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Most Frequent Resume Mistakes
- Categorized in: Resume Tips
- Including typos and other spelling or grammatical errors: Before you send out your resume, make sure you have proofread it several times. Many hiring managers will automatically throw away a resume that has typos or other errors.
- Lengthy resume: Surveyed managers reported that resumes only get a 15 second review. "More is not better," noted Martha, an HR Director. "Long careers often travel into numerous pages and important accomplishments get lost. We won't read anything beyond a page especially with so many people applying."
- No Dates Listed: From a recruiter's perspective, candidates eliminate dates on their resumes for only one reason: to hide information, such as a history of job-hopping or a long period of unemployment. As an alternative, Mr. Hughes suggests focusing only on the last 10 to 15 years of your professional experience.
- Sending a resume without a cover letter: One of the worst things you can do is send a great resume without an official introduction. Resumes and cover letters should be inseparable. Make sure you don't give up your chance to really sell yourself with a cover letter.
- Poorly organized: Information on a resume should be listed in order of importance to the reader. Don't ask employers to wade through your hobbies first. Dates of employment are not as important as job titles. Education should be emphasized if you are freshly out of school and have little work experience; otherwise, put it at the end. If your resume is difficult to read or key information is buried, it's more likely to be cast aside.
- Lying: Employers reported they are on the lookout for the significant increase in lies or serious exaggerated claims made in people's resumes. Common deceptions include accomplishments, salary, or size of the team managed. Helen, an HR Executive Recruiter inside a prominent company, wrote on her survey form: "Never, ever, lie. One person I hired lied about having a college degree when she did not have one. We fired her when the lie was uncovered."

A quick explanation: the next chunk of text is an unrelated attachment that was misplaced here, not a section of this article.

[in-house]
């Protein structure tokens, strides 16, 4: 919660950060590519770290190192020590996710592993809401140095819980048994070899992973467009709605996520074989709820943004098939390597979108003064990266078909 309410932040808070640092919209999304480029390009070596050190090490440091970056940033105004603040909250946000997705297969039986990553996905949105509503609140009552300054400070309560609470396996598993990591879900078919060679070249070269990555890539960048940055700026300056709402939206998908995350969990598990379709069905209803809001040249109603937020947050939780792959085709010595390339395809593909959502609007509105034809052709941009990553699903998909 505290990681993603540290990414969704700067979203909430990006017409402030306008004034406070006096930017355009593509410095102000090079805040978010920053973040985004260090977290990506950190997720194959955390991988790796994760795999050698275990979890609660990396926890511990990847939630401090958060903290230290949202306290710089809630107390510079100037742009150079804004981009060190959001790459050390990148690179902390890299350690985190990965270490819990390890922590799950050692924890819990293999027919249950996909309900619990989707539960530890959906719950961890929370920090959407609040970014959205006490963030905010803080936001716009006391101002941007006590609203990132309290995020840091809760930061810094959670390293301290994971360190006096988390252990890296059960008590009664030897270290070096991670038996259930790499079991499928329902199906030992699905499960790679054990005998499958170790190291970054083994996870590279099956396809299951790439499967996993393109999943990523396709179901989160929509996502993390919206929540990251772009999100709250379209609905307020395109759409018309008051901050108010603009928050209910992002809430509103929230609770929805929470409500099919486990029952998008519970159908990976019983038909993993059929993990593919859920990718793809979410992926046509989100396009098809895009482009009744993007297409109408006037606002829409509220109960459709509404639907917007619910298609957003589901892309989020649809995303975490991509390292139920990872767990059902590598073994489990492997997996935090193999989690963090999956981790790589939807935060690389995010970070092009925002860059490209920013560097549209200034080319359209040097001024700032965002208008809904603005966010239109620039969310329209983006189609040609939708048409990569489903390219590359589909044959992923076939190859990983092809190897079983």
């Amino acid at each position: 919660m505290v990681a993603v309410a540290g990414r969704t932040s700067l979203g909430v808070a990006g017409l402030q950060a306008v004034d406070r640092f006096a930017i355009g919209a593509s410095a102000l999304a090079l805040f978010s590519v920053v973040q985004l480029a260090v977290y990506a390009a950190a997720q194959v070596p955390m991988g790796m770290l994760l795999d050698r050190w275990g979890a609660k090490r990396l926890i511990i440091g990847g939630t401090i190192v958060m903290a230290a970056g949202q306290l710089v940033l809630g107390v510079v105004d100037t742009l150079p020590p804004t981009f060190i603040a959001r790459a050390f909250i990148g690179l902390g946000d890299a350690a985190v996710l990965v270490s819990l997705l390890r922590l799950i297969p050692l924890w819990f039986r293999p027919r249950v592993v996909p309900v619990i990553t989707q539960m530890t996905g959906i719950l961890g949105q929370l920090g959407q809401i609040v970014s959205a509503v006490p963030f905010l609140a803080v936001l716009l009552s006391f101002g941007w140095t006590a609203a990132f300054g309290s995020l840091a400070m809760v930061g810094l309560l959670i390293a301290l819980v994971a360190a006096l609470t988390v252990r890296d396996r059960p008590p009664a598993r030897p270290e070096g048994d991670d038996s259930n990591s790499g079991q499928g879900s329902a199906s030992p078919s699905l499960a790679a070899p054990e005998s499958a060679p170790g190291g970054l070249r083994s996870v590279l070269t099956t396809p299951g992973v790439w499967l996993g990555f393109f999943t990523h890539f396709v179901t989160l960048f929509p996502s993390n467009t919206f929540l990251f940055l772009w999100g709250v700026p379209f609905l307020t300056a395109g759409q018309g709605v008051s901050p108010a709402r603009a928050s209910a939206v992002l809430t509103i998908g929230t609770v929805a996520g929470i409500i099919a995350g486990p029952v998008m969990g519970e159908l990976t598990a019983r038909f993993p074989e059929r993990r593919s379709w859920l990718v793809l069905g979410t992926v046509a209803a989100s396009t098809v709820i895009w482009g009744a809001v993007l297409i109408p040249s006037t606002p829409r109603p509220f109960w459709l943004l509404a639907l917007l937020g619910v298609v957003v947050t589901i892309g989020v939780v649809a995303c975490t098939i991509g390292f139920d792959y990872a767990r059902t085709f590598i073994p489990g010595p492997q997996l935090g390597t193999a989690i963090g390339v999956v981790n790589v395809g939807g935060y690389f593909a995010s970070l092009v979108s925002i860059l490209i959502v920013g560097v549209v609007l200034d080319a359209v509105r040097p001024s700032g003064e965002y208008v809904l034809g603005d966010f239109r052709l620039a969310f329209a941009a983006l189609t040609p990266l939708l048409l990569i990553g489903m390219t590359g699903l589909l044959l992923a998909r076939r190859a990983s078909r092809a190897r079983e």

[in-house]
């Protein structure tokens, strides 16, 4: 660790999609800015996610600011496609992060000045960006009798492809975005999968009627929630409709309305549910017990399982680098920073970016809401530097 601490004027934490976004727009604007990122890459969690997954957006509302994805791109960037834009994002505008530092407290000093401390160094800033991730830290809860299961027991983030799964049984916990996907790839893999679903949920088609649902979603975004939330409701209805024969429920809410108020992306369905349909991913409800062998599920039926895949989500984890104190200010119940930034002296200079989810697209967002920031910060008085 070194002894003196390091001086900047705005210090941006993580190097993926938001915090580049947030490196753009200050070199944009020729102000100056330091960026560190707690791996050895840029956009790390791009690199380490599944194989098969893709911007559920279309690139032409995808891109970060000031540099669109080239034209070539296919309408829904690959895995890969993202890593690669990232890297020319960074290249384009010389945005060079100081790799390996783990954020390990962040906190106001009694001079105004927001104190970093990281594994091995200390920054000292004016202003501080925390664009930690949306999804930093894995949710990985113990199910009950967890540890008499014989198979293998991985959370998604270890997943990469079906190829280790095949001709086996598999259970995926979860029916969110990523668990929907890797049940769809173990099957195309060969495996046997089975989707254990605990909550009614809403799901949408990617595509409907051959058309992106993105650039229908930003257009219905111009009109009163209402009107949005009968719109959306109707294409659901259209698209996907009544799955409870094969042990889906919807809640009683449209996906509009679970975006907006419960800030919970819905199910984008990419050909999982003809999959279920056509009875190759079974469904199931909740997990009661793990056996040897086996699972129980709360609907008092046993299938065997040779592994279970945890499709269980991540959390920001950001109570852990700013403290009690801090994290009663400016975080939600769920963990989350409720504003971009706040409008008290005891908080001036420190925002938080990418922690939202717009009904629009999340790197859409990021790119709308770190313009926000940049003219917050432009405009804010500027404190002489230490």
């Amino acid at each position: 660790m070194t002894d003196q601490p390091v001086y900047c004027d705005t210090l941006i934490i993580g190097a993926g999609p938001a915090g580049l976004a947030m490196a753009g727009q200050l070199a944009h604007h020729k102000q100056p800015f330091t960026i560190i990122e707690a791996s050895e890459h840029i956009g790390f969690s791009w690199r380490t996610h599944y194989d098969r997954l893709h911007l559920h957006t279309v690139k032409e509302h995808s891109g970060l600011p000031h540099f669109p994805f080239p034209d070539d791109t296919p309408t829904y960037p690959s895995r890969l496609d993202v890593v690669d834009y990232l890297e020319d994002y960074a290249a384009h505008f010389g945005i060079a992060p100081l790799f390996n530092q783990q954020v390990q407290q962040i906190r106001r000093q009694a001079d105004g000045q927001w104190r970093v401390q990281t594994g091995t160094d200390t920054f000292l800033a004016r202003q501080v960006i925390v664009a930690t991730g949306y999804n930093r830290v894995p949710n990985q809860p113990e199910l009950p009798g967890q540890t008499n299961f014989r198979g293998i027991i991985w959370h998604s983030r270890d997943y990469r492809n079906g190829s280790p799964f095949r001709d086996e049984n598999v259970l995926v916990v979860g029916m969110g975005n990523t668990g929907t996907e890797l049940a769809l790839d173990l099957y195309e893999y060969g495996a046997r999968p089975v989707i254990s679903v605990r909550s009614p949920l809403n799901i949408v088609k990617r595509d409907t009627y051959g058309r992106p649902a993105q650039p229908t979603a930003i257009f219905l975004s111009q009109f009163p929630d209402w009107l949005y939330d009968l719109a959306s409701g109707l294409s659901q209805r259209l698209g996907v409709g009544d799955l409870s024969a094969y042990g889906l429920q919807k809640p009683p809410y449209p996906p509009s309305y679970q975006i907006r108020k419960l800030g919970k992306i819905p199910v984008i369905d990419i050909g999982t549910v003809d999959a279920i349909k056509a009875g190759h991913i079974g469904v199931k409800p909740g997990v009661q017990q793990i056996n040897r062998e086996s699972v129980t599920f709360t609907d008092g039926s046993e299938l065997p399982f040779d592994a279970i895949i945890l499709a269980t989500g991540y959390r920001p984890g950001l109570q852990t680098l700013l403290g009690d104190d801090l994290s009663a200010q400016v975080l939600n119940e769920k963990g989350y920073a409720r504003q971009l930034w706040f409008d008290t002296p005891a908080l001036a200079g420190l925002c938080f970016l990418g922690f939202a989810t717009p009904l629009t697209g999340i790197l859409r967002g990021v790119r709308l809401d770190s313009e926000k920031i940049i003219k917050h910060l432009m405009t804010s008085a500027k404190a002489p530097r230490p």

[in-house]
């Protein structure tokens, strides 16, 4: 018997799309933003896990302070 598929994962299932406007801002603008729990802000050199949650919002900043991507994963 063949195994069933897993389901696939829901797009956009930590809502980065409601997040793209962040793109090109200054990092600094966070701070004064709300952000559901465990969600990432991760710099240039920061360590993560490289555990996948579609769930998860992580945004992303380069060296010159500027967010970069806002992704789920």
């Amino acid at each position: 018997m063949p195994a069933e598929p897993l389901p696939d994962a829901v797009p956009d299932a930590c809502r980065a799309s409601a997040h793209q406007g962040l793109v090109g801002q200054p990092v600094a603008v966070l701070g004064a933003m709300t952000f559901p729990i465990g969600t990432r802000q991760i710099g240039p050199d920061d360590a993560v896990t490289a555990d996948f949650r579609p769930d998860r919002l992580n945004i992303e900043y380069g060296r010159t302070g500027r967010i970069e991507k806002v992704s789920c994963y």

- Using really small fonts: Really small fonts are hard to read and don't photocopy as well. (That applies to your address block as well.) What's too small? Generally don't go smaller than a 10 point
- Really wide margins with content squeezed in the middle: Your margins should be at least one half inch. You really don't need more than one inch.
- Too personal: If your Web site includes photos of your cat or your personal blog about what you did over the weekend, don't steer prospective employers there by including it on your resume. Keep your personal and your professional life separate in order to be taken seriously.
- Writing in the first person: Your resume is not a personal correspondence, and should not include words such as "I," "my," and "me." Save the first person pronouns for your cover letter.
- Resumes Work Best Unfolded: Use 9x12 envelope if you need to mail it out. The best use of the resume is passed hand-to-hand.
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